Tips for making roads

If you have a map that is not flat, but sound, your vehicle may not be able to handle the side inclination of the map. I would suggest that after you import your height-map, you choose the square shape terrain editor. Once you do this see what the width of your road is. Say the size is 10, set the brush size to 10. Then slowly carve out a section for the road to be placed in. Go over this with the flatten tool, but don't keep the pressure on 100, move it down to about 30. Now you can place your road on top of this.


This shows correct vertex painting on a tree ready to be exported to Torque3D, (Blender2.67)

Vegetation should be created using a 3D modelling program and then placed into a terrain using the forest editor tool. To make the foliage move realistically in the wind you need to use vertex painting on the areas you want to sway. The colours are as follows:

  • Red – Branch movement, large, slow, vertical movement to simulate a branch moving in the wind.
  • Green – “Delay”, used to make the sway less artificial, the amount of green should ideally be random.
  • Blue – Detail movement, small, fast, horizontal movements to simulate leaves shaking.
  • White – Full movement
  • Black – No movement

Keep in mind that each vegetation object can all be tweaked individually to adjust the power. Also, make sure things that shouldn't move are black or your tree trunks are going to look really strange.

Blender work-flow

Blender doesn't allow individual channel painting, so to do vertex painting it is advised that you start with black and use “add” under vertex painting to add the 3 colours in the amounts you want. I advise you make tree samples and do the vertex painting then before copying the samples across your vegetation (test it first and get it right, it's very difficult (nearly impossible for complex trees) to edit later on.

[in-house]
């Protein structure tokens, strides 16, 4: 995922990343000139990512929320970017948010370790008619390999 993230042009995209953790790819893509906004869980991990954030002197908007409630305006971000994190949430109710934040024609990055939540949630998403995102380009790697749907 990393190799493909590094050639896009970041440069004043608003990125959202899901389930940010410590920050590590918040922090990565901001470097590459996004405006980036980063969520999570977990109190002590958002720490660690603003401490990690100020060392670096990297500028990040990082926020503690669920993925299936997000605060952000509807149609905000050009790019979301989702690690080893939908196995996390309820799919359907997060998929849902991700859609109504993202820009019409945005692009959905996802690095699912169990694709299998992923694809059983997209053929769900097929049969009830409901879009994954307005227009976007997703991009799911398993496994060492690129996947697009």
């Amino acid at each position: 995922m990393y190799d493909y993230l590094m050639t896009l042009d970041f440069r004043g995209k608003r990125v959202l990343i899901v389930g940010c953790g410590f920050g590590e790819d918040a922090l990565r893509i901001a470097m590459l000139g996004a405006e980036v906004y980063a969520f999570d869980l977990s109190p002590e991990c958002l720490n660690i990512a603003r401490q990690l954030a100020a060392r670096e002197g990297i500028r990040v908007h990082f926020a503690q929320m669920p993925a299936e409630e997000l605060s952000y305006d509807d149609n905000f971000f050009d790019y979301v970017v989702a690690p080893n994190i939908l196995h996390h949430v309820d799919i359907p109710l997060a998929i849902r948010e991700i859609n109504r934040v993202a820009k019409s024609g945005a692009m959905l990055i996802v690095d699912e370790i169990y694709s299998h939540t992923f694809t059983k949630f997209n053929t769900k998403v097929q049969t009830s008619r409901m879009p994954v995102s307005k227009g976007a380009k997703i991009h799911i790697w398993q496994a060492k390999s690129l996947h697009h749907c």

Build Heightmap

This is the view of the setup used to generate the basics of what is now Dry Rock Island (World Machine 2.3)

The heightmap will be the foundation for your terrain, I recommend using a procedural generator like World Machine 2, L3DT or Geo Control 2. This takes some time to get right (and if you use a generator like World Machine it is important to get it right before moving to manual editing) but is very important for the final terrain.

At this stage it doesn't need to be perfect (roads don't necessarily need to be placed at this stage), just get the framework for your terrain completed.

Manual Heightmap Elements

This is Small Island's heightmap showing the result of manual sculpting (L3DT 11.11)

World Machine isn't ideal for making small changes, it is better to do that sort of thing by hand. Load up your heightmap into BeamNG and then begin marking out where the roads will go according to your layouts you did earlier. I find working with different texture layers is the best way to go about this (so, the base might be grass with dirt representing dirt roads, rock for asphalt etc).

When your roads are marked jump over to your sculpting program and start sculpting them into your terrain, ramp tools are good for this; you don't want cars to slide off the road down the hill.

Building Terrain

Your heightmap is done, the roads are carved into it and it's time to place the assets you have created.

Level Basics

Below is a list of basic items your level should have as well as recommended settings.

  • Scatter Sky
  • SkyBrightness: 40 (ambient light and sky appearance)
  • brightness: 1.3 (sun brightness, 1 is often too low)
  • Shadow “texSize”: 1024 (shadow resolution, 2048 is a huge performance hit, minimal FPS gains w/512)
  • overDarkFactor: 12000 4000 1000 200 (fixes issue with light shadows near the base of caster)
  • shadowDistance: 300 (maximum shadow rendering distance)
  • shadowSoftness: 0.25 (blurs edges)
  • logWeight: 0.97 (makes shadows sharper close up at the expense of distant detail)

See also

External links